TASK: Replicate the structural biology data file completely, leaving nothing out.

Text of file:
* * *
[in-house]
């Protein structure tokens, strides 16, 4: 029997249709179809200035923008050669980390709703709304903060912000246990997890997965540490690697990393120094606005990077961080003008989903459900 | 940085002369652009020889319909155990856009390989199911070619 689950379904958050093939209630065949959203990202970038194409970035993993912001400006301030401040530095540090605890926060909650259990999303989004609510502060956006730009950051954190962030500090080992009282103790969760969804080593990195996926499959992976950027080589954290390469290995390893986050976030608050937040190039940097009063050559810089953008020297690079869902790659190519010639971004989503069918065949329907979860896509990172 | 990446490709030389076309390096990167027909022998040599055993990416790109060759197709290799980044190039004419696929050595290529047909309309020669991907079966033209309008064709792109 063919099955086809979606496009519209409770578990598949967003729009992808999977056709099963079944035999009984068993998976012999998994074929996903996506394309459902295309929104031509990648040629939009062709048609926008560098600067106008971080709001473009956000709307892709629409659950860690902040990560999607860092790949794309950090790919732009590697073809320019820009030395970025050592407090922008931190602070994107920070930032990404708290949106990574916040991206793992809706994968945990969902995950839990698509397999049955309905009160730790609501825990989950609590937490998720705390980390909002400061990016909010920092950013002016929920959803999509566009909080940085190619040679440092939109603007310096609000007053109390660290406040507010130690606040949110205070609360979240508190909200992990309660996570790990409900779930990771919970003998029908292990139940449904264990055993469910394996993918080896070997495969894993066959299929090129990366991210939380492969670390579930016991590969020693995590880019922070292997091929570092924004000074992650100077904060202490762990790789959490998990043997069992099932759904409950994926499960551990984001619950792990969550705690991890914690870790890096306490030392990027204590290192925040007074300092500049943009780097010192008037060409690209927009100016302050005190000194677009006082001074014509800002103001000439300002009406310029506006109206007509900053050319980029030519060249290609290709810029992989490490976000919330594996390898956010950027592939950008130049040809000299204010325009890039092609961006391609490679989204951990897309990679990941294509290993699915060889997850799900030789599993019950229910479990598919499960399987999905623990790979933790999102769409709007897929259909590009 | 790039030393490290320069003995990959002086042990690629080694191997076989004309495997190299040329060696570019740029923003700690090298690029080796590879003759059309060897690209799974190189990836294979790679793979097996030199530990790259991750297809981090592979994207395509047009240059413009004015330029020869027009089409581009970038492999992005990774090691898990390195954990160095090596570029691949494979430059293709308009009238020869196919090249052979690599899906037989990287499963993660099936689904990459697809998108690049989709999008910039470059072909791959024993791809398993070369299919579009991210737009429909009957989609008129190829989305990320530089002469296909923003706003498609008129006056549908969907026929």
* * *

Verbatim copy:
[in-house]
């Protein structure tokens, strides 16, 4: 029997249709179809200035923008050669980390709703709304903060912000246990997890997965540490690697990393120094606005990077961080003008989903459900 | 940085002369652009020889319909155990856009390989199911070619 689950379904958050093939209630065949959203990202970038194409970035993993912001400006301030401040530095540090605890926060909650259990999303989004609510502060956006730009950051954190962030500090080992009282103790969760969804080593990195996926499959992976950027080589954290390469290995390893986050976030608050937040190039940097009063050559810089953008020297690079869902790659190519010639971004989503069918065949329907979860896509990172 | 990446490709030389076309390096990167027909022998040599055993990416790109060759197709290799980044190039004419696929050595290529047909309309020669991907079966033209309008064709792109 063919099955086809979606496009519209409770578990598949967003729009992808999977056709099963079944035999009984068993998976012999998994074929996903996506394309459902295309929104031509990648040629939009062709048609926008560098600067106008971080709001473009956000709307892709629409659950860690902040990560999607860092790949794309950090790919732009590697073809320019820009030395970025050592407090922008931190602070994107920070930032990404708290949106990574916040991206793992809706994968945990969902995950839990698509397999049955309905009160730790609501825990989950609590937490998720705390980390909002400061990016909010920092950013002016929920959803999509566009909080940085190619040679440092939109603007310096609000007053109390660290406040507010130690606040949110205070609360979240508190909200992990309660996570790990409900779930990771919970003998029908292990139940449904264990055993469910394996993918080896070997495969894993066959299929090129990366991210939380492969670390579930016991590969020693995590880019922070292997091929570092924004000074992650100077904060202490762990790789959490998990043997069992099932759904409950994926499960551990984001619950792990969550705690991890914690870790890096306490030392990027204590290192925040007074300092500049943009780097010192008037060409690209927009100016302050005190000194677009006082001074014509800002103001000439300002009406310029506006109206007509900053050319980029030519060249290609290709810029992989490490976000919330594996390898956010950027592939950008130049040809000299204010325009890039092609961006391609490679989204951990897309990679990941294509290993699915060889997850799900030789599993019950229910479990598919499960399987999905623990790979933790999102769409709007897929259909590009 | 790039030393490290320069003995990959002086042990690629080694191997076989004309495997190299040329060696570019740029923003700690090298690029080796590879003759059309060897690209799974190189990836294979790679793979097996030199530990790259991750297809981090592979994207395509047009240059413009004015330029020869027009089409581009970038492999992005990774090691898990390195954990160095090596570029691949494979430059293709308009009238020869196919090249052979690599899906037989990287499963993660099936689904990459697809998108690049989709999008910039470059072909791959024993791809398993070369299919579009991210737009429909009957989609008129190829989305990320530089002469296909923003706003498609008129006056549908969907026929």